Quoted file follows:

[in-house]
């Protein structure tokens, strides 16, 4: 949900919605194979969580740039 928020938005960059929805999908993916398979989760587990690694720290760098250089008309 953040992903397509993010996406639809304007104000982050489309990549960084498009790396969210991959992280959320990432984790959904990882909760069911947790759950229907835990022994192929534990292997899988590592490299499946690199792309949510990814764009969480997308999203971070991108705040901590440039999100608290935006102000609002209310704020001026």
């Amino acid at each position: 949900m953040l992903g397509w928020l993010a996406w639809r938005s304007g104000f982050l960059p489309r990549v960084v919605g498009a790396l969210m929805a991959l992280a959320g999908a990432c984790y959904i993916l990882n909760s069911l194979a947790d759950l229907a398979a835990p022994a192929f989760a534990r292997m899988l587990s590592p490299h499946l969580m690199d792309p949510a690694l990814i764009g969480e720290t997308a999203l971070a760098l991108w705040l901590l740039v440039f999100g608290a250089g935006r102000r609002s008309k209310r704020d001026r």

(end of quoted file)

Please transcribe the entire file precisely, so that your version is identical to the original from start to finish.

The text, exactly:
[in-house]
């Protein structure tokens, strides 16, 4: 949900919605194979969580740039 928020938005960059929805999908993916398979989760587990690694720290760098250089008309 953040992903397509993010996406639809304007104000982050489309990549960084498009790396969210991959992280959320990432984790959904990882909760069911947790759950229907835990022994192929534990292997899988590592490299499946690199792309949510990814764009969480997308999203971070991108705040901590440039999100608290935006102000609002209310704020001026």
């Amino acid at each position: 949900m953040l992903g397509w928020l993010a996406w639809r938005s304007g104000f982050l960059p489309r990549v960084v919605g498009a790396l969210m929805a991959l992280a959320g999908a990432c984790y959904i993916l990882n909760s069911l194979a947790d759950l229907a398979a835990p022994a192929f989760a534990r292997m899988l587990s590592p490299h499946l969580m690199d792309p949510a690694l990814i764009g969480e720290t997308a999203l971070a760098l991108w705040l901590l740039v440039f999100g608290a250089g935006r102000r609002s008309k209310r704020d001026r």